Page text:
Inside the Classroom

Inside the Classroom: ‘That Was the First Start’

Senior Darius Lewis almost failed physics. Here’s how he changed his path.

Kashmere High School is ranked as one of the worst high schools in Greater Houston. But this year, the 12th grade physics class outscored every other school in the district.

One of those students, Darius Lewis, started the year out failing physics. He and his teacher Adeeb Barqawi talk about how he turned his grade around.
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Transcript:
 
Adeeb Barqawi (AB): I remember in the beginning you used to put your head down a lot and you used to sleep in class and …

Darius Lewis (DL):  Well, you know, I would stay up late doing a lot of different type of homework and a lot of family activities because in my family I do a lot of work for them. Like I help with my little brother’s homework or do chores or make sure that everybody else in the house was comfortable. And by the time it was time to take care of myself, I’m pretty much tired and going to sleep pretty late.

AB: What made you schedule a meeting with me after probably six, seven times, maybe ten times of me trying: ‘Hey, Darius!’  Ignore Mr. B …

DL: My mom told me quitters will never be anything if they keep on quitting. I know that I really want to be a physical therapist and be successful in life but I can’t be successful if I sleep in class or do anything I’m not supposed to. So, it was now or never.

AB: Tell me more about the meeting. Were you scared?

DL: I told you, ‘It’s kind of hard when you don’t get enough sleep.’ And I remember you looking at me like, ‘What you mean? Don’t you have an alarm?” I was like, ‘No, I don’t have an alarm. I just have my phone.’ And I remember you had bought me an alarm the next day and brought it to me. You showed me how to set the clock. That was the first start.

AB: You know, Darius, I forgot about that.  I cannot believe that you … and I remember looking you in the eye because I was like, ‘What is going on, Darius?’

DL:  And after the talk, you know, you asked to put up a piece of paper and write up what I believe in and what I want to be in life and how I’m going to get there. Ever since then, you know, I’ve been looking at that paper every day and wondering, you know, am I getting closer? Am I doing it right?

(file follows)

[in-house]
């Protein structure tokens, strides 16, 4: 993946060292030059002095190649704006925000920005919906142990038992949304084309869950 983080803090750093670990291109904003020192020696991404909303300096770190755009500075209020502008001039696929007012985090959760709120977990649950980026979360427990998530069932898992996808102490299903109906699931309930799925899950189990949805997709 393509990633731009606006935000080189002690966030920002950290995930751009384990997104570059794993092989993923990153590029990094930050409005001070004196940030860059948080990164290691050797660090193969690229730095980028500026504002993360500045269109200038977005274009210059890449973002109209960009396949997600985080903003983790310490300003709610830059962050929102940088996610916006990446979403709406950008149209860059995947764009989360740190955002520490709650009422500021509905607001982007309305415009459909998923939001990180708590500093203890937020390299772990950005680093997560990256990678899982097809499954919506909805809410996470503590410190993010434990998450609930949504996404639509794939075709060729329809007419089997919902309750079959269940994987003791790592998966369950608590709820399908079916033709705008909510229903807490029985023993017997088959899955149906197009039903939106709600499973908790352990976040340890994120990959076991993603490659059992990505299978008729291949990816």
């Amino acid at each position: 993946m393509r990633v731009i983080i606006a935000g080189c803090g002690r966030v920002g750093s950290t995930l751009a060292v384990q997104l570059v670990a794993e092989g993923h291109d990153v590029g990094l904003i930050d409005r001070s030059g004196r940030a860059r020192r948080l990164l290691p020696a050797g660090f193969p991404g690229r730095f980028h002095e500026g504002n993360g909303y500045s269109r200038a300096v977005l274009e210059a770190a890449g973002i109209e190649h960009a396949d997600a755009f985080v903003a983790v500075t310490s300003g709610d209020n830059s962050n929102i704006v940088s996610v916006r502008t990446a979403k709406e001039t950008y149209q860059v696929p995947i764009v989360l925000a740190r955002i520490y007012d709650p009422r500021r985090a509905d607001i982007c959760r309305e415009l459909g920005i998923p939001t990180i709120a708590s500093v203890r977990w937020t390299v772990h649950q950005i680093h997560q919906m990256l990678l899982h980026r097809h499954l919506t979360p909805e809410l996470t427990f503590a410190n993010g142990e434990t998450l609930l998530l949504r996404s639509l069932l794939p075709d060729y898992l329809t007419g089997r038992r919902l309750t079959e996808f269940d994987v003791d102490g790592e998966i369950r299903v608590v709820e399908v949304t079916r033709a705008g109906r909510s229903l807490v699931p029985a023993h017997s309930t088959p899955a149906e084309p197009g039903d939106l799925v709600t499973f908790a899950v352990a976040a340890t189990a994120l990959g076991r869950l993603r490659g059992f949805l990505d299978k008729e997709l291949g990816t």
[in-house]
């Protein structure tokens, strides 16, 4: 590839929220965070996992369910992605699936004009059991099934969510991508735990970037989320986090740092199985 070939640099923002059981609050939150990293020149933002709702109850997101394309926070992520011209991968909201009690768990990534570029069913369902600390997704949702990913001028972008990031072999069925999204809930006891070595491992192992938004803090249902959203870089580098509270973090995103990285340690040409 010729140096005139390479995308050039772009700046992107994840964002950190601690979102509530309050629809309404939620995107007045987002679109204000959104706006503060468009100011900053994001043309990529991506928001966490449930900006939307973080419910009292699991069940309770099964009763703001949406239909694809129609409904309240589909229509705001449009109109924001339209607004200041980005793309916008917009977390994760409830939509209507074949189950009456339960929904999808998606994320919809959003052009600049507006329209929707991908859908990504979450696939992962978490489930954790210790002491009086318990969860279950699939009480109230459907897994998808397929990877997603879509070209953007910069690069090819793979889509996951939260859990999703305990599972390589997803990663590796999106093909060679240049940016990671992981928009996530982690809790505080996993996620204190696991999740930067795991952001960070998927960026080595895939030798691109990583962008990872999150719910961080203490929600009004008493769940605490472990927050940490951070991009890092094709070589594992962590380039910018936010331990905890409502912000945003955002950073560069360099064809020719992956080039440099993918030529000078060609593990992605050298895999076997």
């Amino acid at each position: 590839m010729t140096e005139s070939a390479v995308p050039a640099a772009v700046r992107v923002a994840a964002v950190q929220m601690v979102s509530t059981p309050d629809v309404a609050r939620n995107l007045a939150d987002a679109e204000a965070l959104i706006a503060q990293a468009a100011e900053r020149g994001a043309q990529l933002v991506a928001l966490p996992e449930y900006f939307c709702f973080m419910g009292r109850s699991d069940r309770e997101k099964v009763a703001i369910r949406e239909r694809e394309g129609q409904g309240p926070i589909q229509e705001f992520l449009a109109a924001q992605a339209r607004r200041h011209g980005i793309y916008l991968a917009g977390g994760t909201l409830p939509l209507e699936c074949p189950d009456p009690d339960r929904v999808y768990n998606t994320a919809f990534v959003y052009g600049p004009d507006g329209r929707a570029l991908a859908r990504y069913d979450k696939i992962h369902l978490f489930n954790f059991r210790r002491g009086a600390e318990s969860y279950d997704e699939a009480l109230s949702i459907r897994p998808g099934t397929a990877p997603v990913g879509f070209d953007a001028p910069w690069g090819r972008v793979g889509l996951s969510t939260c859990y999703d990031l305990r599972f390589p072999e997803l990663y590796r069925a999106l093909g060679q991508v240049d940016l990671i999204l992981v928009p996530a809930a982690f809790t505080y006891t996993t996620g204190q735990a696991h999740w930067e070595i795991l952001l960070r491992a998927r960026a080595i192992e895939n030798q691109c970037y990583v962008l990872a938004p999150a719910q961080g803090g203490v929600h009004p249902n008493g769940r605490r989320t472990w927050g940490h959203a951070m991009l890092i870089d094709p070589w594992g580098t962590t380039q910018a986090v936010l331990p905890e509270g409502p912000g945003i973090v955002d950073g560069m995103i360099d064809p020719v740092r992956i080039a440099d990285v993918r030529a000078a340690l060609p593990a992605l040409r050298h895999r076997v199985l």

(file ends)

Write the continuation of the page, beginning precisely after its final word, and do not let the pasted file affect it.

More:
But I know I’m changing because my grades are getting better and it’s not just in your class, it’s in everybody’s class.

AB: So have you ever thought you’d meet your goals by the end of the year?

DL: Never, never, never, never – I never thought that I would meet half my goals. But I’m generally done with my goals right now.

AB: What are you doing after this physics class?

DL: You know, I thought I would have to wait two, three years, but you know, after high school, but I am actually going to Stephen F. Austin [State University]. So that was shocking and because of hard work and turning things around made it, made it bright for me.

AB: Darius, you know I’m a 2012 Houston Teach for America corps member and you understand that Teach for America pretty much is an organization that people join from all different professions and the commitment is two years. However, people like you, Darius, are the ones who have inspired me to stay for another year. And then my plans are to go into medicine at one point because medicine and education go hand in hand, Darius.

DL: It’s very great to be able to follow your dreams. But, you know, honestly, in my opinion, I would prefer you to stay and, you know, be able to help other kids and give them the opportunity that I had.

 

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Laura Isensee

Laura Isensee

Education Reporter

Laura Isensee covers education for Houston Public Media, including K-12 and higher education. Previously, she was a staff reporter at The Miami Herald and contributed to South Florida’s NPR affiliate. Her work has also appeared in The Dallas Morning News, Reuters and Clarín in Argentina. Laura has won awards for...

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